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Published: 3rd April 2020 (5 Min Read)

These are worrying times for people who are dependent upon income from their savings and investments. After years of receiving very little interest from their bank accounts, they are now hearing daily about companies deferring decisions on, delaying, reducing or simply not paying dividends.

The nature of the economic shutdown being imposed globally means that companies find it very difficult to predict what their cash flows will be, and thus this precautionary behaviour is entirely reasonable, but that doesn’t help mitigate the practical concerns of investors who need income.

What I suggest is that you ask yourself or your investment manager whether your portfolio looks reasonably constructed for these circumstances, and I suggest the following questions:

  1. Is my portfolio well diversified? In addition to company dividends, do I receive income from other assets such as bonds, infrastructure or stable property assets, which may have either direct or indirect government support, or be protected by strong finances?
  2. Is my dividend income simply representative of the economy as a whole, or is it less exposed to sectors, such as banks and insurers or retailers and automobile manufacturers, which my investment manager prefers to avoid if possible?
  3. Does my investment manager look for “quality”, well-financed, investment opportunities, which gives me more than average exposure to companies which have strong cash flows under normal circumstances, and which longer term may benefit from the current disruption?
  4. Do I own investment trusts in my portfolio? If I do, then the risk of my dividend being cut may be reduced by the conservative policies of the trust’s Board, who may have been building up reserves for a rainy day like today.

If the answers to these questions are broadly, “yes”, then although your investment income may well fall in the immediate future, it is likely to fall less than it might otherwise have done.

We don’t know how long this global economic hiatus will last, but it is also likely that the income generated from such a portfolio will recover relatively quickly when it does.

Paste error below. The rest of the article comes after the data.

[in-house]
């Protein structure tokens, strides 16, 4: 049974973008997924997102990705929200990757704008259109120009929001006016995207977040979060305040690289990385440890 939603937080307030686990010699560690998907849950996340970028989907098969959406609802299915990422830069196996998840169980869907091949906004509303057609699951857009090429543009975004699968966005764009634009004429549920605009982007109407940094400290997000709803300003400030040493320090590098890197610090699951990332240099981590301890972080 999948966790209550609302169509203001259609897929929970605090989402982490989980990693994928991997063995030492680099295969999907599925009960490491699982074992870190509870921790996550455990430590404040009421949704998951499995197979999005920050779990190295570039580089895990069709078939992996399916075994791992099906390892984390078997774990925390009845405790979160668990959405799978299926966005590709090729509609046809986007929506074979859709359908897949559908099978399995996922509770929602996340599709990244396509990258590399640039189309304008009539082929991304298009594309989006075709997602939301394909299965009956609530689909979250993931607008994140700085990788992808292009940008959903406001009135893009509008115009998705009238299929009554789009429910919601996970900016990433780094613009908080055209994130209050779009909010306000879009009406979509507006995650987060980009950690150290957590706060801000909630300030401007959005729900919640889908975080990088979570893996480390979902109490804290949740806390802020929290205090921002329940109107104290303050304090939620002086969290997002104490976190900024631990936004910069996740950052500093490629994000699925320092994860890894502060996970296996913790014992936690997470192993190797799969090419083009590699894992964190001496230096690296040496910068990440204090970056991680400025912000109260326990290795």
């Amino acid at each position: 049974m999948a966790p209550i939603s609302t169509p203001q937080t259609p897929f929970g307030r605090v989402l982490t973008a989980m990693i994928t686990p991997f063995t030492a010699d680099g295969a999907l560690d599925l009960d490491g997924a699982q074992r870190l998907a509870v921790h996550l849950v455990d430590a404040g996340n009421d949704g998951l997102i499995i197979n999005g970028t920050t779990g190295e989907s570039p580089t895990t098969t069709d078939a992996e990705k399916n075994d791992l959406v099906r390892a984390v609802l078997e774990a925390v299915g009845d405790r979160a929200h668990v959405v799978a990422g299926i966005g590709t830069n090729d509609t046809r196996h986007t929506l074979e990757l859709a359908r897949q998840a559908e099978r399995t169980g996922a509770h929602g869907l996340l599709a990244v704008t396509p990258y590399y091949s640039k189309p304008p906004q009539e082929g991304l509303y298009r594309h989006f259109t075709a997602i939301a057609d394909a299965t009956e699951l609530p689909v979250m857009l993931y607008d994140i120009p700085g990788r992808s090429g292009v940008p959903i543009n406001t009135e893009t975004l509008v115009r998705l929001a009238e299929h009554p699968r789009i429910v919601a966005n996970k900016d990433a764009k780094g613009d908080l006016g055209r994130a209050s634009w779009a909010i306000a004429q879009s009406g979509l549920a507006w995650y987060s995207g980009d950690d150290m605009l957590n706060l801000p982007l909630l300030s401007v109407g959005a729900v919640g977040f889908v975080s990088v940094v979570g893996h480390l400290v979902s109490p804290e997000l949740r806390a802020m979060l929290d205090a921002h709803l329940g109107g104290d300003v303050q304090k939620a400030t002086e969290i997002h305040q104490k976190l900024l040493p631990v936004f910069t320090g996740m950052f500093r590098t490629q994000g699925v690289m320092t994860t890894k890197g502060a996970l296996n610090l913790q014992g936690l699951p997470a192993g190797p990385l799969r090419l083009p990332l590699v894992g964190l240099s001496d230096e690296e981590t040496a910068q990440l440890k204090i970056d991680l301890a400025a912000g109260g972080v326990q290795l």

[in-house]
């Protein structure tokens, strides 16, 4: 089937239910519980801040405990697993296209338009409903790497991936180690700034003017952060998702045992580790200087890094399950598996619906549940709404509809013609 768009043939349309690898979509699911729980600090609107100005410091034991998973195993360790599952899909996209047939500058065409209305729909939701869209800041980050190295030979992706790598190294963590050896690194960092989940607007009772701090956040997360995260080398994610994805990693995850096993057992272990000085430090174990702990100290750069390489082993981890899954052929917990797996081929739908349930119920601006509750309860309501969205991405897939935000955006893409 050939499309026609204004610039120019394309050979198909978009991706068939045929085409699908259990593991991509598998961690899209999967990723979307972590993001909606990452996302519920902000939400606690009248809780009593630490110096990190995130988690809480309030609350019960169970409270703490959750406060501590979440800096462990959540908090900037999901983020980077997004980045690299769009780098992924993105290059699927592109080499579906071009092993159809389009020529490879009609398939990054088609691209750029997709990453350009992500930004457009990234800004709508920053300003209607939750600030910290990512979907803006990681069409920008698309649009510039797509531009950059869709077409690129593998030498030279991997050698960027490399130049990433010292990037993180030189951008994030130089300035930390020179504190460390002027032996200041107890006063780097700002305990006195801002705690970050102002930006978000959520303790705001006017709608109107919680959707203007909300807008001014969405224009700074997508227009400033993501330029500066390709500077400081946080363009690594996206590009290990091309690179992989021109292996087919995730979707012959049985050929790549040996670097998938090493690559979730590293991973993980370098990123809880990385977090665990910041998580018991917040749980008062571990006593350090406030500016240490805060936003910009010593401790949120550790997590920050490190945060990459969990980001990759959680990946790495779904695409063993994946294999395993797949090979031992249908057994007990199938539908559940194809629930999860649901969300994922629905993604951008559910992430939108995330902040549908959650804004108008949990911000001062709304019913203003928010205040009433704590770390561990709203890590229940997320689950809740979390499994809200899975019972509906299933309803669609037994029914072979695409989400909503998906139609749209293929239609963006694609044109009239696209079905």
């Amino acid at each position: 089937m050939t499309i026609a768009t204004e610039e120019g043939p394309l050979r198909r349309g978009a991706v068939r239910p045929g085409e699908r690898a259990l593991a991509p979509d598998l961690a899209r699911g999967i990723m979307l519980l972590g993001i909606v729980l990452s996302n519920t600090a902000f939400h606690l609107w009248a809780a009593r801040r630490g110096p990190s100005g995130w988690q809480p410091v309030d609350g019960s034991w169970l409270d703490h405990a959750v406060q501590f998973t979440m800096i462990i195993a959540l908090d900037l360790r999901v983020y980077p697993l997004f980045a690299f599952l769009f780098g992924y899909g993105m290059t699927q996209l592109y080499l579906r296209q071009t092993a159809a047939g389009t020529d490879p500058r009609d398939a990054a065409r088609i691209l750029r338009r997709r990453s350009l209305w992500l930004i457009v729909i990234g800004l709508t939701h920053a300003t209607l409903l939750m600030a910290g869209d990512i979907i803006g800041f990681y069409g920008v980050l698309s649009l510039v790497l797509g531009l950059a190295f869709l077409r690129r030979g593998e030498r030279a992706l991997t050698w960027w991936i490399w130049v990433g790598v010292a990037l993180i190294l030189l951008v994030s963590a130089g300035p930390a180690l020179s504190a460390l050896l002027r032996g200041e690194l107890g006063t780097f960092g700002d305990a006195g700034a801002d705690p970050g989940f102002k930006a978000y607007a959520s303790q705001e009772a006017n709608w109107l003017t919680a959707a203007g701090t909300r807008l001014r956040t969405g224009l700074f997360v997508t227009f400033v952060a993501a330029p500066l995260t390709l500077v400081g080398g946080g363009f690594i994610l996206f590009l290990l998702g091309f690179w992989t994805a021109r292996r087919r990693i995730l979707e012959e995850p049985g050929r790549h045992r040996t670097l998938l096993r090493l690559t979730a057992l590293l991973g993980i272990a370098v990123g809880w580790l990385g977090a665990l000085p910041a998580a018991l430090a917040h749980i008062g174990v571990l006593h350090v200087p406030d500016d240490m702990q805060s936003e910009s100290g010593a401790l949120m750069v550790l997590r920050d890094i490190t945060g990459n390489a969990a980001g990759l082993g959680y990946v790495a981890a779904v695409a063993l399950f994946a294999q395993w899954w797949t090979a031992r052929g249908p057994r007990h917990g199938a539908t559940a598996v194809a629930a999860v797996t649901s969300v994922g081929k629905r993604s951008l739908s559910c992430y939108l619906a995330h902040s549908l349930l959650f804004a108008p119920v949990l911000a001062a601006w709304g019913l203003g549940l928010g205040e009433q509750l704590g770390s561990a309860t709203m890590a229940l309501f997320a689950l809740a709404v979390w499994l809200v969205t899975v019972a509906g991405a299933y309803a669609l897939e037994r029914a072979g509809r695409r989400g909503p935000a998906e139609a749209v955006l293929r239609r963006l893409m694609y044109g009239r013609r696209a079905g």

Therefore, if we expect that perhaps economic recovery will start in the second half of the year, the reduction in your income may last months, rather than for a longer period, before recovering.

If that is a reasonable assumption, and you are currently unable to drive far, go on holiday, eat out, visit the theatre or cinema, attend sports events or even play golf, then your expenditure may also fall for a while. Your electricity bill may go up if you are using the internet more than normal, but otherwise the demands on your income may fall temporarily.

It is important not to panic, because we have always tried to bring some relative resilience to the investments in your portfolio. We have a high degree of confidence that the portfolio and its income will recover in time, but we cannot say when.

In the meantime, you may wish to ask your investment manager to increase the level of cash in the portfolio slightly, if he has not already done so. On the one hand it will enable the potential to pay out some capital to meet your income needs in these difficult times, while on the other hand if you don’t need it there may be some bargains to be found when the situation improves.

Article written by
Simon James